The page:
Yippee-Ki-Yay!!! The 1988 film that this game is based on has certainly been the cause of many heated arguments…should Die Hard be considered to be 'a Christmas film?'… well let me put that question to rest.. it certainly is and leave it there!
Warning!! If you haven’t seen the film than this is definitely going to be a spoiler to the whole story. This is a 2-4 player game, designed by Sean Fletcher and Patrick Marino, where 1-3 players are co-operating as the thieves led by the dastardly Hans Gruber trying to steal $640 million from the Nakatomi Plaza and then blowing up the roof of the building with all the hostages on top including the hero’s wife! Meanwhile, one player will play the good guy, street-smart New York city cop, John McClane (Bruce Willis) who just happens to be in the wrong place at the wrong time trying to foil Han Gruber’s plans, rescue the hostages and save the day.
Like all great movies, the board is divided into three acts, with each act revealing the next part in the story. John McClane and the thieves all have their own objectives during each act, with the third act setting the scene for the final showdown. The player playing John McClane has their own deck for each act and can add to their deck from previous acts, giving John more actions choices, but John's deck is also a timer... If his deck ever run out, John dies and the bad guys win! John needs to survive all three acts, complete his objectives in each act and then push Hans Gruber out the window in the final act (spoiler)!
John draws five cards during his turn and should he ever get down to two cards in his hand he has to discard those cards and draw back up to five. Only played cards can be added to the next act, not John’s discarded or unused cards. The thieves have their own deck and draw three cards each and each play one to unlock the six levels of the lock to the Nakatomi vault and then set charges in the final act to blow up the roof. They cannot talk to each other when choosing cards to play and they take it turns being Hans Gruber who decides on how to carry out the actions. The thieves can discuss actions after all the cards are revealed simultaneously with John’s chosen card.
These cards can show a range of actions from movement, fighting with a punch or shooting, or, for John, also being able to sneak undetected and recover cards. The thieves have to unlock the vault using their cards, which means covering up random numbers from a grid of cards until all locks are covered and they can move onto the next lock. If John finishes his objectives and gets to the goal spot, the act finishes and the next act begins. If John kills any of the thieves, they can forgo their actions to bring back another thief but they can take no more actions that round. Killing a thief or wounding John depends on a die roll being higher than the card action value. The thieves don’t need to complete their act objectives as these will just give them a bonus but John must complete his act objectives to advance to the next stage.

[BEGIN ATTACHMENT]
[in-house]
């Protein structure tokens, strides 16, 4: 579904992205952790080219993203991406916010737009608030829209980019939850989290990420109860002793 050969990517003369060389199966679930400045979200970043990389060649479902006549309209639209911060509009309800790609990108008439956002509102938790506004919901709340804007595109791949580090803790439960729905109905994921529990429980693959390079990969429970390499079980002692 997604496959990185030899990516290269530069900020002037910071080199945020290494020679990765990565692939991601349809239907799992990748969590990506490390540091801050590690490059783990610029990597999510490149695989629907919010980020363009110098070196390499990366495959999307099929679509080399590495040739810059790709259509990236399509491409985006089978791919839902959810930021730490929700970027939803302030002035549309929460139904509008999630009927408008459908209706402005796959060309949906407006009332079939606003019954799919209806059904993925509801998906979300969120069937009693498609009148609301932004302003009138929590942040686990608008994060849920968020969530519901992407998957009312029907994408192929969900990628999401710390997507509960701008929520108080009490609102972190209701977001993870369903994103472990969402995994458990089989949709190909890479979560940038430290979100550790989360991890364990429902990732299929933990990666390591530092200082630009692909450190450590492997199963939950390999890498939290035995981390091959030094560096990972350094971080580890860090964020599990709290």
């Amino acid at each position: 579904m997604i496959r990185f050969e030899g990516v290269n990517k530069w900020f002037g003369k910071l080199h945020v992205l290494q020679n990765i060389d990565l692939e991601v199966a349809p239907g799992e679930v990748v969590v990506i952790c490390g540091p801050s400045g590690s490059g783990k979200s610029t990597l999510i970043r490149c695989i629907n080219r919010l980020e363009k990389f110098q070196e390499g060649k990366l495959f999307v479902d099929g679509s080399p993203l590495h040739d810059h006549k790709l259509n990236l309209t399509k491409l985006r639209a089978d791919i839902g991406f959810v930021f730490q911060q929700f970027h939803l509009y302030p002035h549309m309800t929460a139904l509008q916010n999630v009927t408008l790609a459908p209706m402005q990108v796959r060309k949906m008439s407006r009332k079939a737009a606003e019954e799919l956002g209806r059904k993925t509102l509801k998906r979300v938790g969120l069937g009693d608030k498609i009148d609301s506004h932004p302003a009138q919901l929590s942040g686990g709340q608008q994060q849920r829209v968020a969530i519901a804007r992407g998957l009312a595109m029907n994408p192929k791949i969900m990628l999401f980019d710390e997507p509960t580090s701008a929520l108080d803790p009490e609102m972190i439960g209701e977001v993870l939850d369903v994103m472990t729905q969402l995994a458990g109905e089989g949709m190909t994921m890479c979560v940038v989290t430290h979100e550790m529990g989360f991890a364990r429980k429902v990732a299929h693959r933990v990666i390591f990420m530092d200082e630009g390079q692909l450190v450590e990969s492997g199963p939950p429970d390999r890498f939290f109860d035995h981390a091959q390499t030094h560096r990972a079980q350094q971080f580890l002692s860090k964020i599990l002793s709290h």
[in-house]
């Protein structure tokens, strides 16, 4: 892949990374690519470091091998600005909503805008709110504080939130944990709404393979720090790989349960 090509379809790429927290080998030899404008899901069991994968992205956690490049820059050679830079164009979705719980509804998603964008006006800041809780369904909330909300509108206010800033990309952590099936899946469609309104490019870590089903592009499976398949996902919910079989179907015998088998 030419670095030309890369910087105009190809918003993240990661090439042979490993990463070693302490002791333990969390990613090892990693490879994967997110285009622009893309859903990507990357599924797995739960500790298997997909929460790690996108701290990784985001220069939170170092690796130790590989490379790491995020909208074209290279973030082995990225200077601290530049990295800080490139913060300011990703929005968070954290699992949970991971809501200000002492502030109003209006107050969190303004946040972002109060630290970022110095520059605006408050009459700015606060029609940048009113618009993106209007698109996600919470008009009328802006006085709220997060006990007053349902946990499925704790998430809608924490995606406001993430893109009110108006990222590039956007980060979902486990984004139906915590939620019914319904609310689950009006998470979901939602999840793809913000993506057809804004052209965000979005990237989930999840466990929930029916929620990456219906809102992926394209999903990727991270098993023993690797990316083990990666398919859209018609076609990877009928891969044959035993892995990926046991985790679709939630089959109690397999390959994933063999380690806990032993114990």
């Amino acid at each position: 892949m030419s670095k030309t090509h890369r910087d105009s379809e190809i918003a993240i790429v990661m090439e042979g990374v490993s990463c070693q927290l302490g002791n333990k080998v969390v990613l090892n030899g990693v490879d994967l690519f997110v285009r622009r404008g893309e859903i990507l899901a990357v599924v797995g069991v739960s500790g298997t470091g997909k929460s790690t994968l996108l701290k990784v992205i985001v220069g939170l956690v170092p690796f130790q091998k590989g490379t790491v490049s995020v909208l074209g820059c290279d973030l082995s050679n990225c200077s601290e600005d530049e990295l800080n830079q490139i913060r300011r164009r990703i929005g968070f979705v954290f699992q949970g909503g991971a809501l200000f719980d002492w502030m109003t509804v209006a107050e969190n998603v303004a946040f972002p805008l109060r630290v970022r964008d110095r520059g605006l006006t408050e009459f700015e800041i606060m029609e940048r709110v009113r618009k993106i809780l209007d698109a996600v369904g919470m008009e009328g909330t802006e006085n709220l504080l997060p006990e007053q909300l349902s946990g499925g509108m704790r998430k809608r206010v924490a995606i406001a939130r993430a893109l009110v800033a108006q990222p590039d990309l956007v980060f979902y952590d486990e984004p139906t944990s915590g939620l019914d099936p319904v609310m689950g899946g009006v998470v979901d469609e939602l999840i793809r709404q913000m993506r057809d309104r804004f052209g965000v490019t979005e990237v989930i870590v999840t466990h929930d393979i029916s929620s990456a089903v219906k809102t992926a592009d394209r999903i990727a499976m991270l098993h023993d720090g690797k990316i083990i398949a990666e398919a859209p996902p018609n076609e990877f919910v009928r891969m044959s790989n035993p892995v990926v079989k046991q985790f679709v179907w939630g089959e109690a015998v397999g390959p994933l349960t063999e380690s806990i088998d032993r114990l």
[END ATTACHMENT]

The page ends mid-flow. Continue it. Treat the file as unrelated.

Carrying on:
This game is extremely thematic. It’s very easy to set up each round and the graphics are fairly simple with lots of silhouette characters rather than images from the movie, probably due to a rights issue, but it's an effective style all the same. It’s fairly easy to understand what players are doing and the actions are very clear tho' I would say that this game definitely plays best and is more fun with four players.
Has this Die Hard game got the potential for replayability? Well, the movie still excites on repeat viewing and, astonishingly, that's now almost a third of a century after its original release! Perhaps like the film, you'll at least want to bring this game out once a year at Christmas time, and it'll no doubt whet your appetite for watching the film and its sequels once again. Sure, the game can feel slightly repetitive in that John's objectives don't change, although the order can always vary. As the hero famously exclaims, 'How can the same s*** happen to the same guy twice?' Well with this game it certainly can and maybe, if you are a fan of the films, you might just be glad that it can.
(Review by Andy Solanky)